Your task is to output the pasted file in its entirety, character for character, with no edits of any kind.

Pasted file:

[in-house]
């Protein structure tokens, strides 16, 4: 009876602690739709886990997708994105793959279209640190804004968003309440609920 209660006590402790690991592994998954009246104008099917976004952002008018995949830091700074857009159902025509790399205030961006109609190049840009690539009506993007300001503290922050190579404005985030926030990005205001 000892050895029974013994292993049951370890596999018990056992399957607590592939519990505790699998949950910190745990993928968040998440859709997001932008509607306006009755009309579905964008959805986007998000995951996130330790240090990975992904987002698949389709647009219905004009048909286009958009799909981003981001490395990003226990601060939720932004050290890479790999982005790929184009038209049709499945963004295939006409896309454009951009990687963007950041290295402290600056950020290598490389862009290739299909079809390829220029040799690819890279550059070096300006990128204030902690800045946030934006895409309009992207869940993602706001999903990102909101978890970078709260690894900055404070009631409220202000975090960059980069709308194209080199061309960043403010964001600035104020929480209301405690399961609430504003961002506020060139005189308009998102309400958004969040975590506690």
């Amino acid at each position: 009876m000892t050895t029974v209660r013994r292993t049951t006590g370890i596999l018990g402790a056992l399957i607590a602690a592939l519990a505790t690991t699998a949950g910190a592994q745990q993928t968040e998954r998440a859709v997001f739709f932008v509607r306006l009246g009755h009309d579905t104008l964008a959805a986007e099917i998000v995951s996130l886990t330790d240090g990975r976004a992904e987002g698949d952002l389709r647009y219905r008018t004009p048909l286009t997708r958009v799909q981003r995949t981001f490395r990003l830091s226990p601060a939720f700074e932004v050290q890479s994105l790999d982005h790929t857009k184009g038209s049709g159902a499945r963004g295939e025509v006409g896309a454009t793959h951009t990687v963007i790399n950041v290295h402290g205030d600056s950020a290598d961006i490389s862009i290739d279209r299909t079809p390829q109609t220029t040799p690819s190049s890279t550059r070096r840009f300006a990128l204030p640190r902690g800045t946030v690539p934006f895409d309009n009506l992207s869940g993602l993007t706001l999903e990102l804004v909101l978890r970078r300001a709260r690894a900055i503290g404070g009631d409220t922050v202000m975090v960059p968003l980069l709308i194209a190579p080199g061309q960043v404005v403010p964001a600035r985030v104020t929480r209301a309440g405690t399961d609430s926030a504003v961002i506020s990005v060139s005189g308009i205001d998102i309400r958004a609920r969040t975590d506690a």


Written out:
[in-house]
């Protein structure tokens, strides 16, 4: 009876602690739709886990997708994105793959279209640190804004968003309440609920 209660006590402790690991592994998954009246104008099917976004952002008018995949830091700074857009159902025509790399205030961006109609190049840009690539009506993007300001503290922050190579404005985030926030990005205001 000892050895029974013994292993049951370890596999018990056992399957607590592939519990505790699998949950910190745990993928968040998440859709997001932008509607306006009755009309579905964008959805986007998000995951996130330790240090990975992904987002698949389709647009219905004009048909286009958009799909981003981001490395990003226990601060939720932004050290890479790999982005790929184009038209049709499945963004295939006409896309454009951009990687963007950041290295402290600056950020290598490389862009290739299909079809390829220029040799690819890279550059070096300006990128204030902690800045946030934006895409309009992207869940993602706001999903990102909101978890970078709260690894900055404070009631409220202000975090960059980069709308194209080199061309960043403010964001600035104020929480209301405690399961609430504003961002506020060139005189308009998102309400958004969040975590506690």
């Amino acid at each position: 009876m000892t050895t029974v209660r013994r292993t049951t006590g370890i596999l018990g402790a056992l399957i607590a602690a592939l519990a505790t690991t699998a949950g910190a592994q745990q993928t968040e998954r998440a859709v997001f739709f932008v509607r306006l009246g009755h009309d579905t104008l964008a959805a986007e099917i998000v995951s996130l886990t330790d240090g990975r976004a992904e987002g698949d952002l389709r647009y219905r008018t004009p048909l286009t997708r958009v799909q981003r995949t981001f490395r990003l830091s226990p601060a939720f700074e932004v050290q890479s994105l790999d982005h790929t857009k184009g038209s049709g159902a499945r963004g295939e025509v006409g896309a454009t793959h951009t990687v963007i790399n950041v290295h402290g205030d600056s950020a290598d961006i490389s862009i290739d279209r299909t079809p390829q109609t220029t040799p690819s190049s890279t550059r070096r840009f300006a990128l204030p640190r902690g800045t946030v690539p934006f895409d309009n009506l992207s869940g993602l993007t706001l999903e990102l804004v909101l978890r970078r300001a709260r690894a900055i503290g404070g009631d409220t922050v202000m975090v960059p968003l980069l709308i194209a190579p080199g061309q960043v404005v403010p964001a600035r985030v104020t929480r209301a309440g405690t399961d609430s926030a504003v961002i506020s990005v060139s005189g308009i205001d998102i309400r958004a609920r969040t975590d506690a």